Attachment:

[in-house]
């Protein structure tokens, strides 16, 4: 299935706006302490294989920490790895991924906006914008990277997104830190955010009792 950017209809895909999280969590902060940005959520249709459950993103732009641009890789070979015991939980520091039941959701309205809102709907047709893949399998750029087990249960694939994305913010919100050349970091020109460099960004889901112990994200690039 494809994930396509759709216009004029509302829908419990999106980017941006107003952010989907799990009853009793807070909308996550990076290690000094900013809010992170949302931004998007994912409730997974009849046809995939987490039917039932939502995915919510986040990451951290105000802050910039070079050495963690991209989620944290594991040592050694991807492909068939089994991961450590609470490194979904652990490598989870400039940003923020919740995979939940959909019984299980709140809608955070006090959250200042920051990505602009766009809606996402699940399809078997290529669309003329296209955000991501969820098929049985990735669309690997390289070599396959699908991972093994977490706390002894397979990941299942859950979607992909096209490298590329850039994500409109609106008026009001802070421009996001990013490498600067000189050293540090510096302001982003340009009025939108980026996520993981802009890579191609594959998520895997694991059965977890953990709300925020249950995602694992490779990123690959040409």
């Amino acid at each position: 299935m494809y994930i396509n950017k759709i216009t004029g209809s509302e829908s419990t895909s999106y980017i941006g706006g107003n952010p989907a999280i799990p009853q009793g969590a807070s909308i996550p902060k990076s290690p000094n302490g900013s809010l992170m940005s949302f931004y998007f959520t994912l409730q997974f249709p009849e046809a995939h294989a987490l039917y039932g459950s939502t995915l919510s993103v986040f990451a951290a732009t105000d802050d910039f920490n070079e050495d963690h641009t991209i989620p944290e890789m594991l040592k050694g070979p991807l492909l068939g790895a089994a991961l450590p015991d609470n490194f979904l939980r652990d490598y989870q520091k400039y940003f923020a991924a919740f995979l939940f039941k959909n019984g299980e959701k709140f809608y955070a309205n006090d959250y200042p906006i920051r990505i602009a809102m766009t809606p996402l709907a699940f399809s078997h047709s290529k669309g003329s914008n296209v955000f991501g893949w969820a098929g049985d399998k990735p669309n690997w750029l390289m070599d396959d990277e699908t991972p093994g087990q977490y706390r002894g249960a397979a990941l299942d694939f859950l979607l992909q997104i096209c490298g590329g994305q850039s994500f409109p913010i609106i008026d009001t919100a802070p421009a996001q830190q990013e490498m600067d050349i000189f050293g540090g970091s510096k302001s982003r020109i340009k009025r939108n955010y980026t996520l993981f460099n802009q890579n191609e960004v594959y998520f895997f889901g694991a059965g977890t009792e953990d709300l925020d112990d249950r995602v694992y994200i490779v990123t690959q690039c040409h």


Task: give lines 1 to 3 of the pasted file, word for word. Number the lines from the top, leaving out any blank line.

[in-house]
């Protein structure tokens, strides 16, 4: 299935706006302490294989920490790895991924906006914008990277997104830190955010009792 950017209809895909999280969590902060940005959520249709459950993103732009641009890789070979015991939980520091039941959701309205809102709907047709893949399998750029087990249960694939994305913010919100050349970091020109460099960004889901112990994200690039 494809994930396509759709216009004029509302829908419990999106980017941006107003952010989907799990009853009793807070909308996550990076290690000094900013809010992170949302931004998007994912409730997974009849046809995939987490039917039932939502995915919510986040990451951290105000802050910039070079050495963690991209989620944290594991040592050694991807492909068939089994991961450590609470490194979904652990490598989870400039940003923020919740995979939940959909019984299980709140809608955070006090959250200042920051990505602009766009809606996402699940399809078997290529669309003329296209955000991501969820098929049985990735669309690997390289070599396959699908991972093994977490706390002894397979990941299942859950979607992909096209490298590329850039994500409109609106008026009001802070421009996001990013490498600067000189050293540090510096302001982003340009009025939108980026996520993981802009890579191609594959998520895997694991059965977890953990709300925020249950995602694992490779990123690959040409």
């Amino acid at each position: 299935m494809y994930i396509n950017k759709i216009t004029g209809s509302e829908s419990t895909s999106y980017i941006g706006g107003n952010p989907a999280i799990p009853q009793g969590a807070s909308i996550p902060k990076s290690p000094n302490g900013s809010l992170m940005s949302f931004y998007f959520t994912l409730q997974f249709p009849e046809a995939h294989a987490l039917y039932g459950s939502t995915l919510s993103v986040f990451a951290a732009t105000d802050d910039f920490n070079e050495d963690h641009t991209i989620p944290e890789m594991l040592k050694g070979p991807l492909l068939g790895a089994a991961l450590p015991d609470n490194f979904l939980r652990d490598y989870q520091k400039y940003f923020a991924a919740f995979l939940f039941k959909n019984g299980e959701k709140f809608y955070a309205n006090d959250y200042p906006i920051r990505i602009a809102m766009t809606p996402l709907a699940f399809s078997h047709s290529k669309g003329s914008n296209v955000f991501g893949w969820a098929g049985d399998k990735p669309n690997w750029l390289m070599d396959d990277e699908t991972p093994g087990q977490y706390r002894g249960a397979a990941l299942d694939f859950l979607l992909q997104i096209c490298g590329g994305q850039s994500f409109p913010i609106i008026d009001t919100a802070p421009a996001q830190q990013e490498m600067d050349i000189f050293g540090g970091s510096k302001s982003r020109i340009k009025r939108n955010y980026t996520l993981f460099n802009q890579n191609e960004v594959y998520f895997f889901g694991a059965g977890t009792e953990d709300l925020d112990d249950r995602v694992y994200i490779v990123t690959q690039c040409h």